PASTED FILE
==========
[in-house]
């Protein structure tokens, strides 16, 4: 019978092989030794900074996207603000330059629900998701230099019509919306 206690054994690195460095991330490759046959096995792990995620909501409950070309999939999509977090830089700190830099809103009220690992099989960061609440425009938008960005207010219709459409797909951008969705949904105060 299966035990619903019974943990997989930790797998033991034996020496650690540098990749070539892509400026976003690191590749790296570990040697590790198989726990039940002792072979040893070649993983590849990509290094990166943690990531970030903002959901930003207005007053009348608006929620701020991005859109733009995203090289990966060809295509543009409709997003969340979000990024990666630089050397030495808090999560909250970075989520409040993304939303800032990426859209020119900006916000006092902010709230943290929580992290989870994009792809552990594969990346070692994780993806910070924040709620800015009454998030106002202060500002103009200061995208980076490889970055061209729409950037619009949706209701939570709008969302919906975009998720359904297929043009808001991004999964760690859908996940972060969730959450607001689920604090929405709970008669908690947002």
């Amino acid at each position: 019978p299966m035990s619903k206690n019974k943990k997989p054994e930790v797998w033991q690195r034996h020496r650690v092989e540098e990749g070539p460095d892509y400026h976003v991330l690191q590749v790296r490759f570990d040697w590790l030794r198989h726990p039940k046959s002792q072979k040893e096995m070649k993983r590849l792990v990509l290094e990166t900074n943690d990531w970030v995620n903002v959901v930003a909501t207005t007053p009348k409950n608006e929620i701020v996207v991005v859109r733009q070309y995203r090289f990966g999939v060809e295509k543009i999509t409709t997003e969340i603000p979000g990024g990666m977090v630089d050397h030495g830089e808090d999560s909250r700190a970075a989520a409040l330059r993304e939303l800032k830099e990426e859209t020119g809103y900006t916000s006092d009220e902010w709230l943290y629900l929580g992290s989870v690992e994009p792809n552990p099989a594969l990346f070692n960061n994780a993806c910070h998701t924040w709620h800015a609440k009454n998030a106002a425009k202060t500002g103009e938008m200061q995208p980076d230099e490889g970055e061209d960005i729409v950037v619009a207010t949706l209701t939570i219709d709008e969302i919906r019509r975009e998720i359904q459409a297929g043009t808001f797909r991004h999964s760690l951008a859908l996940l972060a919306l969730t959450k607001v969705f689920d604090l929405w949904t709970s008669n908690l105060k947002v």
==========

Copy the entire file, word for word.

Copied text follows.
[in-house]
């Protein structure tokens, strides 16, 4: 019978092989030794900074996207603000330059629900998701230099019509919306 206690054994690195460095991330490759046959096995792990995620909501409950070309999939999509977090830089700190830099809103009220690992099989960061609440425009938008960005207010219709459409797909951008969705949904105060 299966035990619903019974943990997989930790797998033991034996020496650690540098990749070539892509400026976003690191590749790296570990040697590790198989726990039940002792072979040893070649993983590849990509290094990166943690990531970030903002959901930003207005007053009348608006929620701020991005859109733009995203090289990966060809295509543009409709997003969340979000990024990666630089050397030495808090999560909250970075989520409040993304939303800032990426859209020119900006916000006092902010709230943290929580992290989870994009792809552990594969990346070692994780993806910070924040709620800015009454998030106002202060500002103009200061995208980076490889970055061209729409950037619009949706209701939570709008969302919906975009998720359904297929043009808001991004999964760690859908996940972060969730959450607001689920604090929405709970008669908690947002």
């Amino acid at each position: 019978p299966m035990s619903k206690n019974k943990k997989p054994e930790v797998w033991q690195r034996h020496r650690v092989e540098e990749g070539p460095d892509y400026h976003v991330l690191q590749v790296r490759f570990d040697w590790l030794r198989h726990p039940k046959s002792q072979k040893e096995m070649k993983r590849l792990v990509l290094e990166t900074n943690d990531w970030v995620n903002v959901v930003a909501t207005t007053p009348k409950n608006e929620i701020v996207v991005v859109r733009q070309y995203r090289f990966g999939v060809e295509k543009i999509t409709t997003e969340i603000p979000g990024g990666m977090v630089d050397h030495g830089e808090d999560s909250r700190a970075a989520a409040l330059r993304e939303l800032k830099e990426e859209t020119g809103y900006t916000s006092d009220e902010w709230l943290y629900l929580g992290s989870v690992e994009p792809n552990p099989a594969l990346f070692n960061n994780a993806c910070h998701t924040w709620h800015a609440k009454n998030a106002a425009k202060t500002g103009e938008m200061q995208p980076d230099e490889g970055e061209d960005i729409v950037v619009a207010t949706l209701t939570i219709d709008e969302i919906r019509r975009e998720i359904q459409a297929g043009t808001f797909r991004h999964s760690l951008a859908l996940l972060a919306l969730t959450k607001v969705f689920d604090l929405w949904t709970s008669n908690l105060k947002v």